Wong developed a pluralistic and integrative meaning therapy. Based on Viktor Frankl’s logotherapy, meaning therapy also incorporates cognitive behavioral therapy, positive psychotherapy, and research findings on meaning and purpose. Wong's main conceptual contribution to meaning therapy is identifying four components of meaning: Purpose, Understanding, Responsible Actions, and Enjoyment/Evaluation (the PURE model). Meaning therapy interventions focus on self-transcendence, such as reframing bad situations into some larger meaningful context and pursuing some life goal that is larger than oneself. Currently, he is a Virtue Scholar of the collaborative working group on Virtue, Happiness, and the Meaning of Life, funded by the John Templeton Foundation.

Positive psychology 2.0

Wong's integration of existential psychology with positive psychology resulted in Existential Positive Psychology, which recognizes the existential concerns and dark side of human existence. Later, this was broadened to become the second wave of positive psychology (PP 2.0), which acknowledges the importance of the dialectical Yin-Yang principle and Asian indigenous psychology. PP 2.0 is based on the foundation of the co-existence of opposites as essential for human development and flourishing.

Wong has given positive psychology away through his Meaningful Living MeetUp group since 2011. Participants learn basic principles of meaning and new ways of relating to each other. This outreach program was intended to improve mental health at the grassroots level.

International psychology

Wong's contribution to cross-cultural and international psychology is threefold. The first was his emphasis on the importance of cross-cultural perspectives in stress and coping and positive psychology. In addition, he has been organizing the Biennial International Meaning Conference since 2000. At the 9th Biennial International Meaning Conference, he organized the first Second Wave Positive Psychology Summit.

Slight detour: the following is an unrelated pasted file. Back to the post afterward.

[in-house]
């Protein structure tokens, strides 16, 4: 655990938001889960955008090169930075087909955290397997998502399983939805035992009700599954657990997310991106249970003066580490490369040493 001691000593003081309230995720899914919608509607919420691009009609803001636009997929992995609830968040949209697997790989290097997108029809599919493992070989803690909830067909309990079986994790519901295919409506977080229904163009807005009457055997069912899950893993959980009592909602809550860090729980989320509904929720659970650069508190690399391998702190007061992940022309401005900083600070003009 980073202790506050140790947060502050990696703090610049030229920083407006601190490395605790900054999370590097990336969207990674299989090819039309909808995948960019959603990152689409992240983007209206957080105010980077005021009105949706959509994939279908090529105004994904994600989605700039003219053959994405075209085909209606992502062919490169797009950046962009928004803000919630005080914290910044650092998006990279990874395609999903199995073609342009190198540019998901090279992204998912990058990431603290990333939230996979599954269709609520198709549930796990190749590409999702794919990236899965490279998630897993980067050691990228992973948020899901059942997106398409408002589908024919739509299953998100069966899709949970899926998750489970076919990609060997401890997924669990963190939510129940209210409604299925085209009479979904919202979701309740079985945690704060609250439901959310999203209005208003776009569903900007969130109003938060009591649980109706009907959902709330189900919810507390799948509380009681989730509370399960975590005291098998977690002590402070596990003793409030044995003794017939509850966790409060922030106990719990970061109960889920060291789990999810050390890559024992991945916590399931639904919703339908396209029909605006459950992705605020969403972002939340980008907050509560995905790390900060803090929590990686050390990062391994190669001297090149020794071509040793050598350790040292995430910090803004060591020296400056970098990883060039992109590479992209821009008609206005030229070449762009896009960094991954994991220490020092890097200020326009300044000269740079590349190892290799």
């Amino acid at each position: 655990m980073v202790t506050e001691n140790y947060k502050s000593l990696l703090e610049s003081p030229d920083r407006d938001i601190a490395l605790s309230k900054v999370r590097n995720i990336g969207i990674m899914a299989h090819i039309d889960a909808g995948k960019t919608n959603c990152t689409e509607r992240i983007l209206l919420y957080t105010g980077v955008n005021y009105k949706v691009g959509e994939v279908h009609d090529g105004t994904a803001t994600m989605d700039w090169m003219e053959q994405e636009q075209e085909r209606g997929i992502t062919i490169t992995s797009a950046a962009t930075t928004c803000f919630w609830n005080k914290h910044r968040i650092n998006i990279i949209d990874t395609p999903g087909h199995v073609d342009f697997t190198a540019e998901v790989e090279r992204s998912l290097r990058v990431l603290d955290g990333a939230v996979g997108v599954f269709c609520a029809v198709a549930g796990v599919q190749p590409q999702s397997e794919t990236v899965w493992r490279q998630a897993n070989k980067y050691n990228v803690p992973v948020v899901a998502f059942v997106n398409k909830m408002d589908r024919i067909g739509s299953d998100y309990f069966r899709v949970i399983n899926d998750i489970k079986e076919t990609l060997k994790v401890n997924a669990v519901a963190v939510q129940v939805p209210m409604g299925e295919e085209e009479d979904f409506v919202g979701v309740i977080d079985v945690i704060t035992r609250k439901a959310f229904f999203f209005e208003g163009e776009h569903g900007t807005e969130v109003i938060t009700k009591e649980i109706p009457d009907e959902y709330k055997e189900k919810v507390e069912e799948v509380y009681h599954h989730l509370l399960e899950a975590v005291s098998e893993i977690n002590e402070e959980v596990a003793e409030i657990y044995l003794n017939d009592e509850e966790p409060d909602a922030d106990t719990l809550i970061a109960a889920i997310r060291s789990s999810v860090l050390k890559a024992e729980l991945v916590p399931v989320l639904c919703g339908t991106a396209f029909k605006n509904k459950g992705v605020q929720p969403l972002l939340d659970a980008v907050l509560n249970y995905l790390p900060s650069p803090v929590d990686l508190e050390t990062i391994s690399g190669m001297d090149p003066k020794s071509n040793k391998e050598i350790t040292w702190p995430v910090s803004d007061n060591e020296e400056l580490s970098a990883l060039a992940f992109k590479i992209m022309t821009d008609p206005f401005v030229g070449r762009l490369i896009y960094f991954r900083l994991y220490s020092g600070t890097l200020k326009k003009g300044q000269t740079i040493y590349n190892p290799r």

His research on death acceptance and the meaning of life impacted Taiwan's Life and Death Education. He has given lecture tours in Taiwan and was awarded the 12th Global Love of Life Medal from the Chou Ta-kuan Cultural & Educational Foundation, the Lifetime Achievement Award in Life Education by the National Taipei University of Nursing and Health, and the Rising Great Compassion Award from the Buddhist Lotus Hospice Care Foundation.

Selected Publications

Wong has published over 300 articles and chapters and authored or edited 11 books and monographs. The following is a selected list of his most cited papers.

  • Wong, P. T. P., & Weiner, B. (1981). When people ask “Why” questions and the heuristic of attributional search. Journal of Personality and Social Psychology, 40(4), 650-663. [Cited by 1133]
  • Reker, G. T., & Wong, P. T. P. (1988). Aging as an individual process: Towards a theory of personal meaning. In J. E. Birren, & V. L. Bengston (Eds.), Emergent theories of aging (pp. 214–246). New York, NY: Springer. [Cited by 525]
  • Reker, G. T., Peacock, E. J., & Wong, P. T. P. (1987). Meaning and purpose in life and well-being: A life-span perspective. Journal of Gerontology, 42, 44-49. [Cited by 483]
  • Wong, P. T. P., Reker, G. T., & Gesser, G. (1994). Death Attitude Profile – Revised: A multidimensional measure of attitudes toward death (DAP-R). In R. A. Neimeyer (Ed.), Death anxiety handbook: Research, instrumentation, and application (pp. 121–148). Washington, DC: Taylor & Francis. [Cited by 453]
  • Wong, P. T. P. (1998). Implicit theories of meaningful life and the development of the Personal Meaning Profile (PMP). In P. T. P. Wong, & P. Fry (Eds.), The human quest for meaning: A handbook of psychological research and clinical applications (pp. 111–140). Mahwah, NJ: Erlbaum. [Cited by 368]

Selected awards and honors

  • 1981–1986, member of the Behavior/Biological Review Panel in the National Institute of Mental Health (NIMH) in Washington, DC.
  • 1994–1997, member of the National Advisory Council on Aging, an advisory body to Canada's Minister of Health in Ottawa, ON.
  • 1999, recipient of the Statue of Responsibility Award from the Viktor Frankl Institute of Logotherapy Vienna, Austria.
  • 2002, the Board of Governors at Trinity Western University established the Paul Wong Center for Research in Counselling Psychology.
  • 2008, recipient of the Lifetime Achievement Award from the International Network on Personal Meaning, Toronto, ON.
  • 2013, recipient of the Lifetime Achievement Award in Life Education at the National Taipei University of Nursing and Health, Taiwan.
  • 2016, recipient of the Carl Rogers Award presented by the Society for Humanistic Psychology (Division 32) of the American Psychological Association.